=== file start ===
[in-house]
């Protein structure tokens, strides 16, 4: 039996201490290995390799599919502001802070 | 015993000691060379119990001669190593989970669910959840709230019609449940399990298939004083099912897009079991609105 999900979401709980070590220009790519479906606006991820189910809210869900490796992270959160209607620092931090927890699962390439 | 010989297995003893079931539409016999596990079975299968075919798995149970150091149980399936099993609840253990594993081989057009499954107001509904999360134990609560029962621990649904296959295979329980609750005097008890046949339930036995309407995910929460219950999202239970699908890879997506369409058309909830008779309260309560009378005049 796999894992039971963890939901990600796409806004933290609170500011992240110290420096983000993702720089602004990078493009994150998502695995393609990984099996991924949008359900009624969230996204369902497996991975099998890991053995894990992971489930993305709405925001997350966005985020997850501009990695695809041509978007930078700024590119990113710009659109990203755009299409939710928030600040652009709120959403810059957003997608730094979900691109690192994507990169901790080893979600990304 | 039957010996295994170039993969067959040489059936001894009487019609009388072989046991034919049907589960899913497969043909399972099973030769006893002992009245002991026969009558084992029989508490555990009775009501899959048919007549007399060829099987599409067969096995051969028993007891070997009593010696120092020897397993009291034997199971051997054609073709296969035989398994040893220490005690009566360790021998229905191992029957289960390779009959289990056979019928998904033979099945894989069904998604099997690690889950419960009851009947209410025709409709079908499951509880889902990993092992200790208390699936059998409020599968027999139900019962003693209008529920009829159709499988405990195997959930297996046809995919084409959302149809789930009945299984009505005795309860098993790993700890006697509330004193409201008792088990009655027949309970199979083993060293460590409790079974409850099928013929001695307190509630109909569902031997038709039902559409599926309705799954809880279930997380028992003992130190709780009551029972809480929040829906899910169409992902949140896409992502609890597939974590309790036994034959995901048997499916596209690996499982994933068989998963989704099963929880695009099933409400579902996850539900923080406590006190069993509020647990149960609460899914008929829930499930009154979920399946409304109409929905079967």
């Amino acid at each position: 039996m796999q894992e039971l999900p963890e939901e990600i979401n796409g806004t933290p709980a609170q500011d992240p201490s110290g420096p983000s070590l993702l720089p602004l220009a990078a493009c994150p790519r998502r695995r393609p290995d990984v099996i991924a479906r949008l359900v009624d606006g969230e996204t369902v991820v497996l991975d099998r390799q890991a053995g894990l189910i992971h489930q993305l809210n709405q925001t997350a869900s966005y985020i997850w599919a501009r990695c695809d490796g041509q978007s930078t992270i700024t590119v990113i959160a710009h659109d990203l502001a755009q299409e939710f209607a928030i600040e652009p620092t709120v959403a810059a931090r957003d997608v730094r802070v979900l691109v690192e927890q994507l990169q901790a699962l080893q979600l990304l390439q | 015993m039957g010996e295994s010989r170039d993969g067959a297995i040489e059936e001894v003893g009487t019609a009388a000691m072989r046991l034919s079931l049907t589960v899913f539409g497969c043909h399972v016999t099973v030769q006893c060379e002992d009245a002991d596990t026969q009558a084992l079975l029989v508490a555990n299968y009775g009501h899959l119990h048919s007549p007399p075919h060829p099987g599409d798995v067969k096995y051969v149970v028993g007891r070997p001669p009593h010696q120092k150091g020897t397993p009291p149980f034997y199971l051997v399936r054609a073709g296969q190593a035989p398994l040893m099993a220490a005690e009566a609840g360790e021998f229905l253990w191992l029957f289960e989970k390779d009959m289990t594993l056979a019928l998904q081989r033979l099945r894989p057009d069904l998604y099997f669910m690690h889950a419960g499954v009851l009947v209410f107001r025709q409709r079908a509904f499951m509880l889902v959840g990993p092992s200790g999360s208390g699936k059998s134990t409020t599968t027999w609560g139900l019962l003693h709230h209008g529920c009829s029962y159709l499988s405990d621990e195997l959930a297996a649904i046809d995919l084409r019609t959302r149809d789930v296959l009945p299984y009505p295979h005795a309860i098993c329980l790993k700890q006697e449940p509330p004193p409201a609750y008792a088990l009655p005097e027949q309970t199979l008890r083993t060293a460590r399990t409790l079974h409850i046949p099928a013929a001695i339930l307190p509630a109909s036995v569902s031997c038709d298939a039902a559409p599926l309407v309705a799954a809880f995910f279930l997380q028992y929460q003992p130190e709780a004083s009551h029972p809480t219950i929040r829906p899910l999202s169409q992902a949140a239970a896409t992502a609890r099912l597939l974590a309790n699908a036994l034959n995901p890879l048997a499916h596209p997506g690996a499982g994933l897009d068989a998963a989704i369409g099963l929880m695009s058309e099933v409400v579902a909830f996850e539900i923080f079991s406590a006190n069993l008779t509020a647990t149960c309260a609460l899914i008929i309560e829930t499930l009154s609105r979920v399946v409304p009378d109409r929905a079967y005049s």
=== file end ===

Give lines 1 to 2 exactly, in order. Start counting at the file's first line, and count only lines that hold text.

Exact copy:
[in-house]
């Protein structure tokens, strides 16, 4: 039996201490290995390799599919502001802070 | 015993000691060379119990001669190593989970669910959840709230019609449940399990298939004083099912897009079991609105 999900979401709980070590220009790519479906606006991820189910809210869900490796992270959160209607620092931090927890699962390439 | 010989297995003893079931539409016999596990079975299968075919798995149970150091149980399936099993609840253990594993081989057009499954107001509904999360134990609560029962621990649904296959295979329980609750005097008890046949339930036995309407995910929460219950999202239970699908890879997506369409058309909830008779309260309560009378005049 796999894992039971963890939901990600796409806004933290609170500011992240110290420096983000993702720089602004990078493009994150998502695995393609990984099996991924949008359900009624969230996204369902497996991975099998890991053995894990992971489930993305709405925001997350966005985020997850501009990695695809041509978007930078700024590119990113710009659109990203755009299409939710928030600040652009709120959403810059957003997608730094979900691109690192994507990169901790080893979600990304 | 039957010996295994170039993969067959040489059936001894009487019609009388072989046991034919049907589960899913497969043909399972099973030769006893002992009245002991026969009558084992029989508490555990009775009501899959048919007549007399060829099987599409067969096995051969028993007891070997009593010696120092020897397993009291034997199971051997054609073709296969035989398994040893220490005690009566360790021998229905191992029957289960390779009959289990056979019928998904033979099945894989069904998604099997690690889950419960009851009947209410025709409709079908499951509880889902990993092992200790208390699936059998409020599968027999139900019962003693209008529920009829159709499988405990195997959930297996046809995919084409959302149809789930009945299984009505005795309860098993790993700890006697509330004193409201008792088990009655027949309970199979083993060293460590409790079974409850099928013929001695307190509630109909569902031997038709039902559409599926309705799954809880279930997380028992003992130190709780009551029972809480929040829906899910169409992902949140896409992502609890597939974590309790036994034959995901048997499916596209690996499982994933068989998963989704099963929880695009099933409400579902996850539900923080406590006190069993509020647990149960609460899914008929829930499930009154979920399946409304109409929905079967």